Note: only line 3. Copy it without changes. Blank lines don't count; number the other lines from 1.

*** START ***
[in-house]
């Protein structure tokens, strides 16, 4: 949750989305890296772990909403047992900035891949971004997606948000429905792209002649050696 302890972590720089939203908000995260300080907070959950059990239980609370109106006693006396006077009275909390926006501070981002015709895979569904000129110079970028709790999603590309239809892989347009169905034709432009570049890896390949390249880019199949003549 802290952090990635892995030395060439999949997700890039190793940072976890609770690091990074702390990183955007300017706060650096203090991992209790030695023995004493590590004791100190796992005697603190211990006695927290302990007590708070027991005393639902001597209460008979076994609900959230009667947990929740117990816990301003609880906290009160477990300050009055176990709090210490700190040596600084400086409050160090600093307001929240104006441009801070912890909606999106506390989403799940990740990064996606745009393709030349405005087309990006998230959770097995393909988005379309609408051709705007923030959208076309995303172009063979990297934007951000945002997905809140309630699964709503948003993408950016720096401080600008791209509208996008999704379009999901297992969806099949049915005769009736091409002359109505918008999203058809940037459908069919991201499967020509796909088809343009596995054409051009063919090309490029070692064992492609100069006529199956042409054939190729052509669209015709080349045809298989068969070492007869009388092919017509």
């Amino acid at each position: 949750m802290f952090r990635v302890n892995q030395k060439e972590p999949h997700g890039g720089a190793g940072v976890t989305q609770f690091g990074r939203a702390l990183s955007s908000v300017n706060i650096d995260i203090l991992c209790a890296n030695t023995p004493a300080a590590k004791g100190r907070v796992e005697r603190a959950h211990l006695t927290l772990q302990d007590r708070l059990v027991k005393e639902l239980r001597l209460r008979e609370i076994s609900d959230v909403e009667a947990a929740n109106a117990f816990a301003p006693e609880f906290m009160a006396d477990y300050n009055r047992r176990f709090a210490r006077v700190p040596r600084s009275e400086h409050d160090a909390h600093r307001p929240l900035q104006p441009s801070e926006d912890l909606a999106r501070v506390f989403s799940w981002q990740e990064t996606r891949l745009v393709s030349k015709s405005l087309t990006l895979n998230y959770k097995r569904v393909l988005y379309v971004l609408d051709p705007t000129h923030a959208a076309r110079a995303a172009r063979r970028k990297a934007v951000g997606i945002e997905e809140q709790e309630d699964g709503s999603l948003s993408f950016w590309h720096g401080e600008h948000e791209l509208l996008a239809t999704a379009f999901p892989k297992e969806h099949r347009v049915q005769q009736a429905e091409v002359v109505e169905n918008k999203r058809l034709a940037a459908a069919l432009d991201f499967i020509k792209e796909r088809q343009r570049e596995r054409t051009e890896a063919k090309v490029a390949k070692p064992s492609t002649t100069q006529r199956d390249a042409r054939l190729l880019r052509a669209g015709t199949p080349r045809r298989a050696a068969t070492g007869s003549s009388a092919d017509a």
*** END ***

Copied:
């Amino acid at each position: 949750m802290f952090r990635v302890n892995q030395k060439e972590p999949h997700g890039g720089a190793g940072v976890t989305q609770f690091g990074r939203a702390l990183s955007s908000v300017n706060i650096d995260i203090l991992c209790a890296n030695t023995p004493a300080a590590k004791g100190r907070v796992e005697r603190a959950h211990l006695t927290l772990q302990d007590r708070l059990v027991k005393e639902l239980r001597l209460r008979e609370i076994s609900d959230v909403e009667a947990a929740n109106a117990f816990a301003p006693e609880f906290m009160a006396d477990y300050n009055r047992r176990f709090a210490r006077v700190p040596r600084s009275e400086h409050d160090a909390h600093r307001p929240l900035q104006p441009s801070e926006d912890l909606a999106r501070v506390f989403s799940w981002q990740e990064t996606r891949l745009v393709s030349k015709s405005l087309t990006l895979n998230y959770k097995r569904v393909l988005y379309v971004l609408d051709p705007t000129h923030a959208a076309r110079a995303a172009r063979r970028k990297a934007v951000g997606i945002e997905e809140q709790e309630d699964g709503s999603l948003s993408f950016w590309h720096g401080e600008h948000e791209l509208l996008a239809t999704a379009f999901p892989k297992e969806h099949r347009v049915q005769q009736a429905e091409v002359v109505e169905n918008k999203r058809l034709a940037a459908a069919l432009d991201f499967i020509k792209e796909r088809q343009r570049e596995r054409t051009e890896a063919k090309v490029a390949k070692p064992s492609t002649t100069q006529r199956d390249a042409r054939l190729l880019r052509a669209g015709t199949p080349r045809r298989a050696a068969t070492g007869s003549s009388a092919d017509a």